What Readers Are Saying . . . .
Although the book’s 450 pages, which include approximately 100 pages of notes and 80 illustrations, may first seem a bit overwhelming, they offer an in-valuable resource about Randolph Jefferson and the Jefferson Brothers.
Moreover, the book is a must-have reference on Buckingham’s history during the 18th and 19th Centuries.
Tana Knott, Farmville Herald
As the book unfolds you get a very good idea about the brothers’ relationship, their similarities and, of course, their differences in both temperament and visions.
Chapters encompass the lineage and history of the earliest Jefferson settlers, Randolph Jefferson’s education, his patriotism, his life as a farmer and biographies of his children. Part three deals primarily with the interaction of the two brothers and the last chapter is titled “The Jefferson Brothers: A Study in Contrasts.”
Yeck discovered much material about the rise and commerce of towns along the James River in the late 18th and 19th centuries. Towns such as Warren, developed by Wilson C. Nicholas, and the communication by ferries between towns and villages on both sides of the James River.
Marianne Ramsden, Scottsville Monthly
Just finished reading “At a Place Called Buckingham” and The Jefferson Brothers. I thoroughly enjoyed them both! Thank you for all the research and effort you’ve put into bringing these historical facts together and for presenting them in such an easy way. I look forward to your future writings.
Joanne Yeck brings history to life and gives character to names in a friendly but scholarly manner.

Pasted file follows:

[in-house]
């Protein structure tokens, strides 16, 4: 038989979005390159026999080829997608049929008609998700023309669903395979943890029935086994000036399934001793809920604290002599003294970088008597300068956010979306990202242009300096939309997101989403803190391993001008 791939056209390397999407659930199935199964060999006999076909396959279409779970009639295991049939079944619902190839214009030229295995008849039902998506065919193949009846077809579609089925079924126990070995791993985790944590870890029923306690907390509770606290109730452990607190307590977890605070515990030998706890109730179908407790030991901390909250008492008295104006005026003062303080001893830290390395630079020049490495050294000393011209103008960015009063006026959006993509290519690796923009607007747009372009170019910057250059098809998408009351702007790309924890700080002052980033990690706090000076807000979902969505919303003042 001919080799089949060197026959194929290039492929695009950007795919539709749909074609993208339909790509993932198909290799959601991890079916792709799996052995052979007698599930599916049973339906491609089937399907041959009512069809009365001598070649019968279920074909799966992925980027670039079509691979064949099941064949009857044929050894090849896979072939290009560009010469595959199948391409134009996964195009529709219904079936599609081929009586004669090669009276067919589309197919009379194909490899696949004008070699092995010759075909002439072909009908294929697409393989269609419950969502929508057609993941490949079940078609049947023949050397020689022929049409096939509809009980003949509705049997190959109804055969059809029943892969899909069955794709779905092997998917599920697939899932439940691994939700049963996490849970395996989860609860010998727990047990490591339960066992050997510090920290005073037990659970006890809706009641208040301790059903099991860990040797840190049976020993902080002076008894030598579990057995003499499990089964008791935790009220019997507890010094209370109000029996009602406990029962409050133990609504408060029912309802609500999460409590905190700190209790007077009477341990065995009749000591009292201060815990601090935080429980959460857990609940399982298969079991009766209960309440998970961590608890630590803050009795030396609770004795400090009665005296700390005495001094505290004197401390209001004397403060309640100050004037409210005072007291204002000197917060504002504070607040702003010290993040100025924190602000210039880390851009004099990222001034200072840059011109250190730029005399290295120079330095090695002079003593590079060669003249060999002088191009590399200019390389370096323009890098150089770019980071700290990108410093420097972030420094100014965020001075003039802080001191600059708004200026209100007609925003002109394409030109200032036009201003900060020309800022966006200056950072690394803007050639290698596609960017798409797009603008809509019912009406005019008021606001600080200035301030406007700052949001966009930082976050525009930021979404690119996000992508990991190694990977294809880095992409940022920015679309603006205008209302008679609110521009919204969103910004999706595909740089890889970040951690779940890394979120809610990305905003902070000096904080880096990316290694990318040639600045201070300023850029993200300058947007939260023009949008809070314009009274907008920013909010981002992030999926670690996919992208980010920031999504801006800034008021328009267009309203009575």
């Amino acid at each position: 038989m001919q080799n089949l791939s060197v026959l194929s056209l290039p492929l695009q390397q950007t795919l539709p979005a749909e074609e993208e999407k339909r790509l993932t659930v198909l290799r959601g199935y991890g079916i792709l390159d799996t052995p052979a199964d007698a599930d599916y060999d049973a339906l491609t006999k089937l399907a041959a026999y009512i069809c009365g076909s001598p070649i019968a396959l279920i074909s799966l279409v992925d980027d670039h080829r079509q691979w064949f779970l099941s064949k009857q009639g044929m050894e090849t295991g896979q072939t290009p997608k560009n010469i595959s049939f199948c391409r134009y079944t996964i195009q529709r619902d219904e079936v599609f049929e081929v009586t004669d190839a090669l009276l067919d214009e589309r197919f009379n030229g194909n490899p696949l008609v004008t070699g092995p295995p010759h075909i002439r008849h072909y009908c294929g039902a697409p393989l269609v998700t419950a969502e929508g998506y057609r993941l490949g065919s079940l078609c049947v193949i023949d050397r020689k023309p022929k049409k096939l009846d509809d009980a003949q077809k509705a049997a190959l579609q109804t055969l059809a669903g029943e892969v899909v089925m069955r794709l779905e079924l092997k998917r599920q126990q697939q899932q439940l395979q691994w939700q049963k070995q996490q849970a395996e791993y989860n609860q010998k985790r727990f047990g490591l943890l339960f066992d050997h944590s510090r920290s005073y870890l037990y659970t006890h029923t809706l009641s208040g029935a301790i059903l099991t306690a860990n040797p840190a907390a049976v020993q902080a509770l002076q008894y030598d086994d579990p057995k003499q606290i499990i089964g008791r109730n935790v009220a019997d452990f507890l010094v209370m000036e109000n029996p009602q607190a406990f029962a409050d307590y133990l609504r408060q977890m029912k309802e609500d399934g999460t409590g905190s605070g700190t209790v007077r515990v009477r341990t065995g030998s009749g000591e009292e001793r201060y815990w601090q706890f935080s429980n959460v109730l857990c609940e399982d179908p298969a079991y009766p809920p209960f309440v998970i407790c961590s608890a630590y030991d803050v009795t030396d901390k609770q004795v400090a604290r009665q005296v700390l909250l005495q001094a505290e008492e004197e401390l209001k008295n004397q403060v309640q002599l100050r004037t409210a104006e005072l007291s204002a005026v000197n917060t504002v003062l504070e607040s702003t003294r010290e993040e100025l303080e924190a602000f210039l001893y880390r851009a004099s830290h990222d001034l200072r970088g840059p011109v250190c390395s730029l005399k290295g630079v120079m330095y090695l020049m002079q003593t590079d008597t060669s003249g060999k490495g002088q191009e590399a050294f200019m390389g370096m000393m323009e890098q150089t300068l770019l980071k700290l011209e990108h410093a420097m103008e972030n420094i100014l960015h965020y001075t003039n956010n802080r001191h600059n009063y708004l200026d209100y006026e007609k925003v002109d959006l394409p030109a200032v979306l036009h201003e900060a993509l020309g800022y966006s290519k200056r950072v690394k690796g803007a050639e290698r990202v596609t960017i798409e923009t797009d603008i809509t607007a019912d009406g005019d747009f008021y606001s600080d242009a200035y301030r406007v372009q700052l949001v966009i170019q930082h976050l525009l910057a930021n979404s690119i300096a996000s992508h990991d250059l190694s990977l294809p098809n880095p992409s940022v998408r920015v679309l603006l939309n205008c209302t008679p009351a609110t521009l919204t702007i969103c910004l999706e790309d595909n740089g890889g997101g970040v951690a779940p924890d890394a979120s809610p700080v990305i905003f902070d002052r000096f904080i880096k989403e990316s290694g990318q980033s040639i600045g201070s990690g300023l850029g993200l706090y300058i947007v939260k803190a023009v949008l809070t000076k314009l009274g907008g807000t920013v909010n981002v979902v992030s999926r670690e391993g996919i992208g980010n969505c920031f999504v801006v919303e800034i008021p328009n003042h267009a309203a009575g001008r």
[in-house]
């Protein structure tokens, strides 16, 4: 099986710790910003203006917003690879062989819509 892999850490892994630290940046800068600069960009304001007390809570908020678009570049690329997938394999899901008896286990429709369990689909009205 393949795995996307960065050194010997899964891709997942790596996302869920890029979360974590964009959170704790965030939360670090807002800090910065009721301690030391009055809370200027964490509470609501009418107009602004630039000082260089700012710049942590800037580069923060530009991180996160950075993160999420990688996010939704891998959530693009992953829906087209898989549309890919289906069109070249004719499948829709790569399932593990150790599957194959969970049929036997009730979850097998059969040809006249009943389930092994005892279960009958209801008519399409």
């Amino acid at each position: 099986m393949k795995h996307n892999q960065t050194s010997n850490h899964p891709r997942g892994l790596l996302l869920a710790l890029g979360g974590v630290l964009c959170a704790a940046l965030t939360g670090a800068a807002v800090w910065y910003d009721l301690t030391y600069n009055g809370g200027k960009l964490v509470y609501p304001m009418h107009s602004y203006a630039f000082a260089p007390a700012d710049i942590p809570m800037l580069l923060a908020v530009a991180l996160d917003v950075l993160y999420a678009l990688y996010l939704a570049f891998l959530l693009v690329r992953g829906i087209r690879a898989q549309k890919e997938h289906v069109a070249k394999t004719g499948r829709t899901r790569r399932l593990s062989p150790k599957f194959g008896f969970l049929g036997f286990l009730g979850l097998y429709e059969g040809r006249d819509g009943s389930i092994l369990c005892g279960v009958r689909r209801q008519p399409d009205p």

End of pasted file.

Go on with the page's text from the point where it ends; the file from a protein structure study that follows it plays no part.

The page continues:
Faced with a dearth of information due to the loss by fire of many potential sources, the author resists the temptation to speculate or conjecture, leaving many interesting threads of Randolph’s story captivatingly unresolved. Well-researched and written, “The Jefferson Brothers” is a revealing and riveting historical work.
Thoroughly researched and presented, The Jefferson Brothers is a good read. I hated to see the pages numbers increasing and the pages left decreasing. While Thomas Jefferson certainly affected the course of our country and thence our lives today, I believe Randolph was far more the complete man. He lived a honorable and good life, left no debts, served the county well, seemed content with himself, and saw that his children were established on their own. He was a nearly a perfect example of a Virginia gentleman.
Mary Carolyn (Indiana)
The Jefferson Brothers presented new information I had never seen before. A real contribution to history.
“A great insight into the life of a complex founding father and his much simpler brother.”
Aidan Braughler, age 12 (Ohio)